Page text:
Nāhuku and Its Origins

Nature is aweful.

Nature is awful. But it’s awful from back when awful meant “full of awe”. To fully appreciate this, you have to imagine what it was like for ancient people to gaze upon some wondrous natural phenomenon, before we had any grounding in science, and have absolutely no idea what caused it.

Imagine coming upon the Grand Canyon, Victoria Falls, Mount Everest, or the Great Barrier Reef and thinking, how? Our ancestors can’t be blamed for assuming that everything that wasn’t man made must be of a spiritual origin. And while my belief system differs greatly from theirs, I do enjoy hearing the old creation stories and imagining the various deities as living, breathing entities who shaped the earth in ways mankind never could.

That’s what was running through my mind as Dear Husband and I walked down through a rain forest full of fern trees and birdsong. We felt as if we had been transported to prehistoric times.

Our ultimate destination was Nāhuku, also known as the Thurston Lava Tube to those uninspiring name-changers of European descent. (They may not have been poetic, but hey, at least they were arrogant.)

One such white guy was Lorrin Thurston, a newspaper publisher who “discovered” this tube back in 1913. I’m actually grateful for this man, because he was instrumental in creating Hawai’i Volcanoes National Park, where this particular lava tube is located. It’s only because of him that I was able to walk into said tube. But that doesn’t mean he gets to take credit for its very existence, as far as I’m concerned.

Even the National Park Service website makes it seem as though Thurston discovered this lava tube. Poppycock. It is estimated that this tube is 350 to 500 years old, and the Polynesians first arrived in Hawaii at least 1400 years ago. It’s safe to assume that they knew of this tube from the time it formed.

In fact, Nāhuku means “the protuberances” and probably refers to the lava drippings that used to hang down from the ceiling of the tube, until white people started breaking them off for souvenirs. What a shame. I’d have loved to have seen them. People suck. (I tried to find images of these drippings on the internet, but came up empty.)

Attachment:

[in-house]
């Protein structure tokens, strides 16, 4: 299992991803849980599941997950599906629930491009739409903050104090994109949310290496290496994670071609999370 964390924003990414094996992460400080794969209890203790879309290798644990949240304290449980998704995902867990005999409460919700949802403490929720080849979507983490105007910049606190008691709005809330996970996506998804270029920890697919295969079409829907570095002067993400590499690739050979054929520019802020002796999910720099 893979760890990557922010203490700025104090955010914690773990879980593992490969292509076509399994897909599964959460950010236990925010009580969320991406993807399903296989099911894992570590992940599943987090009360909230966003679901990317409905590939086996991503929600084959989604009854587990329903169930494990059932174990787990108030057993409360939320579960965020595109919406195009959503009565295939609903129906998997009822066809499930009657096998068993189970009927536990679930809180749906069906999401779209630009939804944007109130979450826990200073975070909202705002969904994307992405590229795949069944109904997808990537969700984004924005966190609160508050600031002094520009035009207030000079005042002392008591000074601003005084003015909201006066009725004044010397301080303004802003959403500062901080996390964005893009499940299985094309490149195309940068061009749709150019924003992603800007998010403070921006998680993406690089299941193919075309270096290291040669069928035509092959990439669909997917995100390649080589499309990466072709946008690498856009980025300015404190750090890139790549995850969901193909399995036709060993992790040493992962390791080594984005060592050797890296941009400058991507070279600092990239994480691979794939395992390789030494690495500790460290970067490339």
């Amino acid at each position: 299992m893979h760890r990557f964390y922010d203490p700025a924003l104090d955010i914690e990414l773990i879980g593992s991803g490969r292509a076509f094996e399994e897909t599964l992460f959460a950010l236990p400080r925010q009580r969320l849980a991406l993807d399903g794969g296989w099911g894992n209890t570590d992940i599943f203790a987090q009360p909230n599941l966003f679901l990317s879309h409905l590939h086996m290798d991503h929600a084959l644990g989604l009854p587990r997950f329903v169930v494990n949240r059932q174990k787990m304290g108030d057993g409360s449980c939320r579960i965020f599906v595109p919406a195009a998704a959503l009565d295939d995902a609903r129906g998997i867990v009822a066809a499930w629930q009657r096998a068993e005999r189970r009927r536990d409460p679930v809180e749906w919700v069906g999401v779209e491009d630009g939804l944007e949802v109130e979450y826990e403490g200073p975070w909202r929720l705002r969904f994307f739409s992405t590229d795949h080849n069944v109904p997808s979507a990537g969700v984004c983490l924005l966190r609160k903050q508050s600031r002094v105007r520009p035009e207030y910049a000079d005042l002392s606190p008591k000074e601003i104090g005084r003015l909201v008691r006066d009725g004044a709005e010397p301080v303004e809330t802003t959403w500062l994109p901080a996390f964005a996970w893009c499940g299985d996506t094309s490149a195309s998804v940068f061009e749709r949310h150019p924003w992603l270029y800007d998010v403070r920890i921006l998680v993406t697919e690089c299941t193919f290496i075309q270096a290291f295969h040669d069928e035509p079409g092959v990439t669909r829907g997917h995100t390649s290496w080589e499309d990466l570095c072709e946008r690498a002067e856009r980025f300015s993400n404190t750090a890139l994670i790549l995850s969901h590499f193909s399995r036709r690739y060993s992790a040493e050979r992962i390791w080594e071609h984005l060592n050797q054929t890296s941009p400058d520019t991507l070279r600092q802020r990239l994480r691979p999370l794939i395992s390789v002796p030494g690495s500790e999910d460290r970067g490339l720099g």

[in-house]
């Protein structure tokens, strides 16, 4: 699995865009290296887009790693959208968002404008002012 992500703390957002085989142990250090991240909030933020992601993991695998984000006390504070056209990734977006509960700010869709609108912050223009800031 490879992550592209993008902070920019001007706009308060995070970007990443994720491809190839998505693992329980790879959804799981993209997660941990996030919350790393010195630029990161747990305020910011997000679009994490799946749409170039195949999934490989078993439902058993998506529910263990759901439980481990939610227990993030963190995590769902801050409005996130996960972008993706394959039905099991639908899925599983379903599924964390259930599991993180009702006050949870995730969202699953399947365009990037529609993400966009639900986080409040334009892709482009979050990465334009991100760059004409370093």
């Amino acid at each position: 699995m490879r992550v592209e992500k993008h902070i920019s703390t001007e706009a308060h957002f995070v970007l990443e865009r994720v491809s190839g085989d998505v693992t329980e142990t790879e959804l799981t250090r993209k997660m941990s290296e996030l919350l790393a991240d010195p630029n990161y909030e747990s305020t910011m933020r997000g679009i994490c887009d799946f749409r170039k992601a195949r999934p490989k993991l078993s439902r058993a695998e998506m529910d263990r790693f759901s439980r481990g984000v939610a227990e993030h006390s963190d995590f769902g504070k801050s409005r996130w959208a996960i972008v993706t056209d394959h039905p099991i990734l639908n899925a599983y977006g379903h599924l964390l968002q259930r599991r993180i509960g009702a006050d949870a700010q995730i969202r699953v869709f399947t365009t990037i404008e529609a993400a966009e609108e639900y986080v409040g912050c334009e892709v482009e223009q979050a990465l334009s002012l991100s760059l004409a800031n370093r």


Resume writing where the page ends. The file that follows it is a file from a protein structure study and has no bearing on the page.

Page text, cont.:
Lava tubes are created when a river of molten lava with temperatures over 2000 degrees Fahrenheit travels along, and then eventually leaves an empty tube in its wake, as the outer edges cool and harden long before the flowing, orange-hot center does. That’s the scientific explanation. But scientists and ancient people can agree on this: No mere mortal is responsible for creating such an incredible formation.

According to Wikipedia, Ancient Hawaiians believed, and some of their descendants still believe, that the goddess Pele governs the Kilauea volcano, and is responsible for all its lava flows. It is she who shapes the sacred land. She is known for her power, passion, jealousy, and capriciousness. It is said that she lives in the caldera of Kilauea, but her domain is all the volcanoes on the Big Island of Hawaii.

I felt quite privileged to explore Nāhuku, which could be described as some of Pele’s most impressive handiwork. I have to say it’s still very cool, literally and figuratively. It’s located about a mile and a half past the park entrance, and there is limited parking, but we happened to luck out on the day. We walked through the 600-foot tube, which was well lit, and has ceilings that are more than 20 feet high in some places.

The site is actually open 24 hours a day, but it’s only lit from 8 am to 8 pm. I think walking through there at night with just a flashlight would have been exceedingly creepy, but it can be done. You used to be able to walk through another 50 yards of the tube which is always unlit, but now that portion is closed off. The whole tube was closed off for a time during the 2018 eruption, and closed again for a year during the height of the COVID 19 pandemic.